Well, you're stuck with me again this week. After his appearance on OverSight, Sideshow was last seen travelling to the land down under, presumably to interview top Australian team Fusion Girls and not to play with kangaroos. Admirable is currently fighting for his life in the Great Potato Famine of 2017, and with all this chaos surrounding the over.gg staff, it turns out that I am the only one who can provide you with this week's juicy content.

Blizzard's OWL Franchises Supposedly Cost Up To $15 Million

Richard Lewis

In a rather scathing manner, Richard Lewis breaks down the recent reports surrounding Blizzard's Overwatch League. As an esports insider with connections throughout both the sports and esports world, Lewis sheds light on a lot of perspectives that would otherwise be left in secret. Given his position during the implosion of CGS, Lewis's perspective is important to keep expectations grounded. Agree or disagree, the video is worth watching if only to understand the perspectives of many important people.

Sister teams could aid development and solve practice problems in professional Overwatch

Slingshot Esports - Stephen Chiu

Esports veteran stuchiu discusses how sister teams could aid in the development in western teams after seeing how useful it has been in Korea. The article is all the more relevant with the announcements of both Team Singularity and Luminosity Gaming sister teams, which will aim to boost each other to higher levels through dedicated, regular scrims.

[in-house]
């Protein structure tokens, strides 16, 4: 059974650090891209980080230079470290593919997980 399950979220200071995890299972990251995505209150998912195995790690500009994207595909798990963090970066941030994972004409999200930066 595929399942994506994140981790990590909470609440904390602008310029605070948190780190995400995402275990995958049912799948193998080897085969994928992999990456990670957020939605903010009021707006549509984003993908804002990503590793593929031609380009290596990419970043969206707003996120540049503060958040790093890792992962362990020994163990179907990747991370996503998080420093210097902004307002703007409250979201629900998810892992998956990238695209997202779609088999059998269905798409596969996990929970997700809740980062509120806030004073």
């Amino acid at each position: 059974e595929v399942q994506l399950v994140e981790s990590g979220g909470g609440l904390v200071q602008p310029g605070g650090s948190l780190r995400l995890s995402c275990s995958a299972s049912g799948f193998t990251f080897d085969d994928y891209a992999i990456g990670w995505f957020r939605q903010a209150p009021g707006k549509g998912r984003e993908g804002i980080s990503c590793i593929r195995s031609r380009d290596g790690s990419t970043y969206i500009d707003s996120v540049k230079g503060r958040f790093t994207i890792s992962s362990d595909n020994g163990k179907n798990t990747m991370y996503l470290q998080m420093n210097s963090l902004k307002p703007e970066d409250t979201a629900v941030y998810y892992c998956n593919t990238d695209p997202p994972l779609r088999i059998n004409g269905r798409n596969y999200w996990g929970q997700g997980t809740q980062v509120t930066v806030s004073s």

Matt “Flame” Rodriguez brings up that teams are having bad practice. This is caused by egos, as players like to brag about scrim results. This leads to scrims where teams play to win rather than play to practice. This isn’t the best way to practice because playing to win encourages players to fall back on the same habits and play styles used in tournaments. Teams should use practice to test different compositions or explore situations where they are at an advantage or disadvantage. Playing to win stifles growth.

A sister team gets rid of this problem as it minimizes the benefits of getting a big head. Because both teams are under the same organization, the organization can slap down any egotistical behavior and force the teams to practice without trying to win. In fact, it gives both teams much stronger control of the situation. Now both teams can give each other specific and controlled practice.